Archives For June 2014

Sometime back I pointed to a statement, found in Amanda Porterfield’s ‘Modern Christianity’.

‘African American spirituals are “chants of collective exorcism” that delivered souls of black folk from total despair during the pre-civil war era in the United States’(2010:317)

The phrase is situated right at the beginning of Cheryl Kirk-Duggan’s essay entitled ‘Spirituals and the quest for freedom’. It’s been a while since I read the essay, but the impact it had on me has lived on.

Along with the socio-political context of Kirk-Duggan’s statement, it might also suit as a framework for the positive theological impact on music, architecture, proto-science and general intellectual activity of the Church (read: Commonwealth of Christ) in the middle-ages.

For example: among other things aspects of life in the Middle Ages reflected pain, suffering and oppression. in light of a transcendent point, that drove a reverential hope in God’s covenantal promise of deliverance. They were collective actions towards the Lord who alone is God, as He chooses to do and be for us[i].

Communal “exorcism” then, looks for a penetrative breakthrough, a freedom already granted under the interactivity of the one who ‘is not far from us’[ii].

We need to move beyond a socially engineered version (misconception?) of it and back to an appreciation of its relevance to the Church universal.

Our ideas of “exorcism” need to change, because this act is an exercise of our true freedom. We are essentially reaching for the God, who in Jesus the Christ reaches for us. It is a detachment, a protest and petition against whatever appearances, identity politics, labels and tolerance induced qualifiers might tell us about the nature of freedom. To borrow the theological language of Karl Barth, collective exorcism is related to God’s (“No”) reorientation  of us towards a commanded orientation that is for us (God’s “Yes”).

Prayer is a collective “exorcize”.

This “exorcize” is activated by a liberating ‘encounter between nature and grace – the encounter between both men and women, and the Word of God’[iii]

An act where we are told that when, in, and under Christ, ‘two should agree’ we are to expect God’s own decisive ‘amen’[iv].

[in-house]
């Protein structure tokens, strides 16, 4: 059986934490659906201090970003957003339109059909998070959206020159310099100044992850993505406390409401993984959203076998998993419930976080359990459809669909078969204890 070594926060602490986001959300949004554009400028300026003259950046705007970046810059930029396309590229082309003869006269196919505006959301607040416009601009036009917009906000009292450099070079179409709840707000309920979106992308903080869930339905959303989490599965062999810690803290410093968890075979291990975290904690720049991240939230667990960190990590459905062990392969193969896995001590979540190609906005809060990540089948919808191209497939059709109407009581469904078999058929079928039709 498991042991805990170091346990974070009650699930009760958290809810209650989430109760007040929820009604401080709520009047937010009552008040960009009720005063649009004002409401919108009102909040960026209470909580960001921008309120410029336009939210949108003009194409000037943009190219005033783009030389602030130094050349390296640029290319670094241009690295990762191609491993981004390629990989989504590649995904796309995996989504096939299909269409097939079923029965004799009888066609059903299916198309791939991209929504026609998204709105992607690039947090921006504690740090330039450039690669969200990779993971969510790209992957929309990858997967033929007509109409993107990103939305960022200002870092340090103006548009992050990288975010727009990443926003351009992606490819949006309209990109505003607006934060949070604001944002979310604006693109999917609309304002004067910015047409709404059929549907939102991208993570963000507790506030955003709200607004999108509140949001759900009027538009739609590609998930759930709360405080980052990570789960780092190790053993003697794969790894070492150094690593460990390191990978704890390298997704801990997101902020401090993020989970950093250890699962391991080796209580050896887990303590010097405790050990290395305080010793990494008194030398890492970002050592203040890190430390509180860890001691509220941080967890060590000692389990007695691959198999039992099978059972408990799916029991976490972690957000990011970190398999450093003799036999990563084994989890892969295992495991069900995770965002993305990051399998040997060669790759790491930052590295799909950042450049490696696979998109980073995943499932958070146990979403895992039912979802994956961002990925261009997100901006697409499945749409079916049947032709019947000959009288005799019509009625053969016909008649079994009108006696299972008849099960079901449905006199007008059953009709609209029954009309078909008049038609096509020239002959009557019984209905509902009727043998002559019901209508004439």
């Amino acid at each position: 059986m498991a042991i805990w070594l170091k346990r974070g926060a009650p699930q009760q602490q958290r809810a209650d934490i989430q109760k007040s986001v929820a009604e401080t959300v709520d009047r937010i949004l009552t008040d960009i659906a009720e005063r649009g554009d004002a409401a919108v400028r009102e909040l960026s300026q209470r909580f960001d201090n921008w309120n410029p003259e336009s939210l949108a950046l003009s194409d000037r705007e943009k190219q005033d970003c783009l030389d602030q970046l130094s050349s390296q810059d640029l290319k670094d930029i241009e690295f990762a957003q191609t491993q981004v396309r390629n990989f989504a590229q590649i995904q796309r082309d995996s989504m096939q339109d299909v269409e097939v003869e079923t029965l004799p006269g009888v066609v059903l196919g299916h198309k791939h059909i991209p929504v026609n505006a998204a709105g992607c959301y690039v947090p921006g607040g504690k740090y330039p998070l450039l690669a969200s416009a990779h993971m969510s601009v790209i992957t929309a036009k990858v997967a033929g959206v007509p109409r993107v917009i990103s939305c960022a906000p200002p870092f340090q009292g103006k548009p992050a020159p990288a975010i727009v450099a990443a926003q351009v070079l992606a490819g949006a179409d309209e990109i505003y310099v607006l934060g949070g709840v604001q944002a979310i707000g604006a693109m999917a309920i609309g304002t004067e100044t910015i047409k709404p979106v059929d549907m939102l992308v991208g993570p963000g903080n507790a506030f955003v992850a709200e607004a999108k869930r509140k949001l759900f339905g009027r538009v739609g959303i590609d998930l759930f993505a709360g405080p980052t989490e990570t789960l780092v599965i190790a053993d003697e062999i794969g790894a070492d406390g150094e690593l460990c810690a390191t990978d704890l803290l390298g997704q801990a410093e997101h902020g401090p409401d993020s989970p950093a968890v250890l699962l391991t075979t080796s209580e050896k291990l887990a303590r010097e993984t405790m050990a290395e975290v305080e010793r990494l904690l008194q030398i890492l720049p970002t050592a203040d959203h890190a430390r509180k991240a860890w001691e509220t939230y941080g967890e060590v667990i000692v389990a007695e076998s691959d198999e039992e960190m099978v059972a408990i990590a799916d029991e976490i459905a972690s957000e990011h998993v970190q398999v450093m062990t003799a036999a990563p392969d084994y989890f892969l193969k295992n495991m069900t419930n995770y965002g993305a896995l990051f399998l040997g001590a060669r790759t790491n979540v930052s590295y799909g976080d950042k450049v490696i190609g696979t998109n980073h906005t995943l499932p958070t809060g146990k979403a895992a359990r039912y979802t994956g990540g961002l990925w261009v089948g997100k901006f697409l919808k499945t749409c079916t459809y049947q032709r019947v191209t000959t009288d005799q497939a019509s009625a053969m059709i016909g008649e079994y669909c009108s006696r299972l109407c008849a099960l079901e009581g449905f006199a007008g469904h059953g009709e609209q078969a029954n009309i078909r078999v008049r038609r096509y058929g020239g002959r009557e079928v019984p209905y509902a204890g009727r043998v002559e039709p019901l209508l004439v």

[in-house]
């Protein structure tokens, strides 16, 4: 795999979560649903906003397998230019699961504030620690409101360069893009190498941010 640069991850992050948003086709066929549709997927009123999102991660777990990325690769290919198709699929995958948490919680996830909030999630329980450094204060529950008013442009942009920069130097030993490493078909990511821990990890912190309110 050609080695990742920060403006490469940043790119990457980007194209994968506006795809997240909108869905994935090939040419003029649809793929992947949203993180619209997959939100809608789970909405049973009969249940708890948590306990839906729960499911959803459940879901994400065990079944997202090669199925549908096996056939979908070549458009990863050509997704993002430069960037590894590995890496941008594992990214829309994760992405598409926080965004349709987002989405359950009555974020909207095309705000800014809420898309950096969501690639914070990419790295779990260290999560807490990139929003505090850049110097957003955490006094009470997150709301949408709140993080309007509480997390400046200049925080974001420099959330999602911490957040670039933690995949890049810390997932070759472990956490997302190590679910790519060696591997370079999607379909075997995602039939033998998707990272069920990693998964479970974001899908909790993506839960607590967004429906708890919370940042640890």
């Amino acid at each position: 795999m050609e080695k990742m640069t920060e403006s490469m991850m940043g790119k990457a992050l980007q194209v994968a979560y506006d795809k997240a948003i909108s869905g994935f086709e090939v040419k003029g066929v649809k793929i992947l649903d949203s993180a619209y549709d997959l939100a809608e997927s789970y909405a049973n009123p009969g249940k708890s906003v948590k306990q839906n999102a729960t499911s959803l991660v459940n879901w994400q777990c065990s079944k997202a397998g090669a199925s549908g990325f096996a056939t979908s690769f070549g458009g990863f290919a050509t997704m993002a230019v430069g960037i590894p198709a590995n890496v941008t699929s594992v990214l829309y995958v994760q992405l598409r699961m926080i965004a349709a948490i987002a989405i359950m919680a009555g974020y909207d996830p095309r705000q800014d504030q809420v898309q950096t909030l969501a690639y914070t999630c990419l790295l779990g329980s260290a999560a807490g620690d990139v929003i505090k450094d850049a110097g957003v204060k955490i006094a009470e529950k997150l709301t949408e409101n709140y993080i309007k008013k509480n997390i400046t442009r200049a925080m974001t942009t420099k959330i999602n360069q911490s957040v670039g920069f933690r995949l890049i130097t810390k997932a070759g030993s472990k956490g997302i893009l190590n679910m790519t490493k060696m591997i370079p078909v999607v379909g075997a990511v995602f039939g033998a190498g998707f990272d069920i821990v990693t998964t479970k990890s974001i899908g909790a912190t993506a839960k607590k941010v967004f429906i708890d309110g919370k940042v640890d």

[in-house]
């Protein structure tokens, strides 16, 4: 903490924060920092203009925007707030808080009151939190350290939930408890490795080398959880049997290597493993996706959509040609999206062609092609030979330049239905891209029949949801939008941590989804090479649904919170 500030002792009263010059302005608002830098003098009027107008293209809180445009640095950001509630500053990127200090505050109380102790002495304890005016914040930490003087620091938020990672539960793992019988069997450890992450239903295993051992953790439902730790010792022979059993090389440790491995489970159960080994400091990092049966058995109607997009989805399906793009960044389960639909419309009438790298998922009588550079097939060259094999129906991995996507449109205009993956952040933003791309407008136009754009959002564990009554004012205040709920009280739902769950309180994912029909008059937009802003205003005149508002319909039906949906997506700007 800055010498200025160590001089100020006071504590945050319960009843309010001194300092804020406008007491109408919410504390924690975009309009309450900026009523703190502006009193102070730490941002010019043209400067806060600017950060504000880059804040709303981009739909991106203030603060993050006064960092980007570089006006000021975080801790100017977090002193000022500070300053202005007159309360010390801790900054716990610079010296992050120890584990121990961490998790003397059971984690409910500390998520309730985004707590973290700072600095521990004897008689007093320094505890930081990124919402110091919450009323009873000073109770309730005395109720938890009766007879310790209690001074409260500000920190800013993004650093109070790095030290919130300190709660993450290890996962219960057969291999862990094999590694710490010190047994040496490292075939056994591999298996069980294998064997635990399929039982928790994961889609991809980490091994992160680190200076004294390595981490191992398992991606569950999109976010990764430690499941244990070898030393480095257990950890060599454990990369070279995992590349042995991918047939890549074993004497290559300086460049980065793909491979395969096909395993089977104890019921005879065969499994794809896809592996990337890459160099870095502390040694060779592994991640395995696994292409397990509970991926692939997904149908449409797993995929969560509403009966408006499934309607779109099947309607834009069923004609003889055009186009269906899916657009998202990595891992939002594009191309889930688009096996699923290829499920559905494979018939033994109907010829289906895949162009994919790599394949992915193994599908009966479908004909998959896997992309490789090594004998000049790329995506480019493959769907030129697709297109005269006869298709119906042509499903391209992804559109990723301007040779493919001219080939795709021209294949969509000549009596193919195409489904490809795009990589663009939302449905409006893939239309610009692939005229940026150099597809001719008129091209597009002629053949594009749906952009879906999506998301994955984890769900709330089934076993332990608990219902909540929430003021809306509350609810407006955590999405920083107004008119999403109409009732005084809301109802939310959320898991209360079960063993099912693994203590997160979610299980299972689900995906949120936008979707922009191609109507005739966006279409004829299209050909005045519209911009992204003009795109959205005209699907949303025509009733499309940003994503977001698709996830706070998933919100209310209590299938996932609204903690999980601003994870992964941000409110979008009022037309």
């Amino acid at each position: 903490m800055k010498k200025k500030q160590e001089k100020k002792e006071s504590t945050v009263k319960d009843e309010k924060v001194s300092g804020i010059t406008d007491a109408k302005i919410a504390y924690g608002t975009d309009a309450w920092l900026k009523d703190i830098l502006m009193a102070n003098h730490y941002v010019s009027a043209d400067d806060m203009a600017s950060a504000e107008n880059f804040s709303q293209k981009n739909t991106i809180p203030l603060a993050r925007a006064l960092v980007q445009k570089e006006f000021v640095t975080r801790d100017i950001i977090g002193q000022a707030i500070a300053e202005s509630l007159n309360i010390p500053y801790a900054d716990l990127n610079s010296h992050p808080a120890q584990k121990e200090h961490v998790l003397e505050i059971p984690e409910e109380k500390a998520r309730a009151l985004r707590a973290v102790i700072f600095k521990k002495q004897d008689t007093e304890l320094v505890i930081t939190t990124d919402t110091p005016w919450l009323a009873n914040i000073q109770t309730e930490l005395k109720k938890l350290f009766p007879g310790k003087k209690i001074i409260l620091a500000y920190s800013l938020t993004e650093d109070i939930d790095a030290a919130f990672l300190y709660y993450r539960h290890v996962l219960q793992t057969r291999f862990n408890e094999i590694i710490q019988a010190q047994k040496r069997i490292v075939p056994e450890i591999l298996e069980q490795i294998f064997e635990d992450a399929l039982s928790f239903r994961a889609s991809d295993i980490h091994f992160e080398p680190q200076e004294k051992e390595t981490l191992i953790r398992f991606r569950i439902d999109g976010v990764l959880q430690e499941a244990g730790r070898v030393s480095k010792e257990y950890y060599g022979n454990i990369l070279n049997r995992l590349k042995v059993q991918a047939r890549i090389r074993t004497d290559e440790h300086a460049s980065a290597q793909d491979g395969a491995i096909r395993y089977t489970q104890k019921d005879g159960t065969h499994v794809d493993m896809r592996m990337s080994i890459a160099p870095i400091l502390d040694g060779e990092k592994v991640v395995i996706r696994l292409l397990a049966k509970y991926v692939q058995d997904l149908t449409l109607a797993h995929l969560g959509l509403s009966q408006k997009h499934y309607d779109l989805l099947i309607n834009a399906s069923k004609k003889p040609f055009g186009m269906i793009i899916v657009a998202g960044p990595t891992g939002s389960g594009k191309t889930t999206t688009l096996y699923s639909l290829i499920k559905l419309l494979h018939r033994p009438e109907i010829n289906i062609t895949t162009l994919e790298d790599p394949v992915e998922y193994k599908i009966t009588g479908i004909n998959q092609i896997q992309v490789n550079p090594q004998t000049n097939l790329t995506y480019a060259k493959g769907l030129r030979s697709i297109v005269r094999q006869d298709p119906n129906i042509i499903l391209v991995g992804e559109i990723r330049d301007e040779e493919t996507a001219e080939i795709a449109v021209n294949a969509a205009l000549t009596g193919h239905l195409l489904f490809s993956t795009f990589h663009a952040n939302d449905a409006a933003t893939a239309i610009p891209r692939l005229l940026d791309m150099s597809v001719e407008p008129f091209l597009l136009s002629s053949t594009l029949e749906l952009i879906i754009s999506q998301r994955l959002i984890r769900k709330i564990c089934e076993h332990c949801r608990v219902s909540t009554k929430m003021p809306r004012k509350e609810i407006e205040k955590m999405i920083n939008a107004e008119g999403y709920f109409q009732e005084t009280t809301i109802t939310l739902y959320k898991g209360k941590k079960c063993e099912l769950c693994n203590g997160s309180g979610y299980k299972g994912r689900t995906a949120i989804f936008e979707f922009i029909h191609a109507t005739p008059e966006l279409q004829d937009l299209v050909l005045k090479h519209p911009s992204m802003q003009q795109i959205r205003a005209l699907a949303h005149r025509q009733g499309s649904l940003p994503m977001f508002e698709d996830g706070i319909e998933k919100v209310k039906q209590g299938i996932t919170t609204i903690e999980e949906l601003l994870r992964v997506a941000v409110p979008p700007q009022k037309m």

“Chants of collective exorcism”, therefore, becomes an important phrase for understanding how God, in Jesus-the-Victor works through us. Radical is the invitation to pray. Not in order to conjure up God, Barth would say, but so that we may call upon Him, in freedom for our neighbours, and our neighbours in freedom for us.

Consequently, “exorcize” (active prayer) becomes understood as an exercise of genuine freedom.

Distinguishing God’s triumph from that of human triumphalism. Finding a thankful paradox in the midst of pain, where we can rejoice in his triumph. Responding to an invitation with prayer and gratitude, for his triumph to become ours.

“Heyr, himna smiður” was written by Kolbeinn Tumason[i] in 1208. The music was composed in the 1970s by Þorkell Sigurbjörnsson (1938-2013), one of Iceland’s foremost contemporary composers.” (Arstidir music)

Literal translation.

Hear, smith of the heavens, what the poet asks. May softly come unto me thy mercy.
So I call on thee, for thou hast created me. I am thy slave, thou art my Lord.
God, I call on thee to heal me. Remember me, mild one, Most we need thee.
Drive out, O king of suns, generous and great, human every sorrow from the city of the heart.
Watch over me, mild one, Most we need thee, truly every moment in the world of men.
send us, son of the virgin, good causes, all aid is from thee, in my heart.
(FaithandHeritage.com)

Sources:

[i] Deuteronomy 4:32-40
[ii] Paul, Acts 17:28
[iii] Barth, K. 1938 C.D Dogmatics as Ethics, 1.2:791
[iv] Jesus, Matthew 18:19

Truth Has Being

June 26, 2014 — 4 Comments

Like a lot of people I haven’t always been a Christian. There certainly was no religious ”silver-spoon” in my upbringing.To my own chagrin, as a teenager I remember (et.al) telling  a teacher that his bible study on James had pushed me further away from God.

I was wrong to say that. It wasn’tRevelation 3_8 his problem, it was mine. Although I would never have admitted it at the time, I was grateful for those lessons.

As a teenager I experienced difficulty reconciling the actions of Christians with the Bible. I was taught but not always shown.  This disconnect left me a wanderer. Never an ardent atheist. I cannot fully explain this, other than to suggest that deep down I  witnessed my sighs being turned into prayers. The presence of grace in ‘revolt against the darkness‘ (Barth paraphrased, CD Fragments IV:4).

Any alignment on my part is and can only be the result of an act of alignment initiated first by God. Who, in my case, stepped in to become a father where the one assigned to me had, from my perspective anyway, walked away.

It’s always a work in progress, but through reflecting on those experiences I can see clearer how, in Jesus Christ, God reaches to grasp us, even when we are struggling to grasp Him.

I believe this is at the heart of what Augustine meant when he wrote:

‘Eternal Truth, true love, beloved Eternity.All this, my God, you are.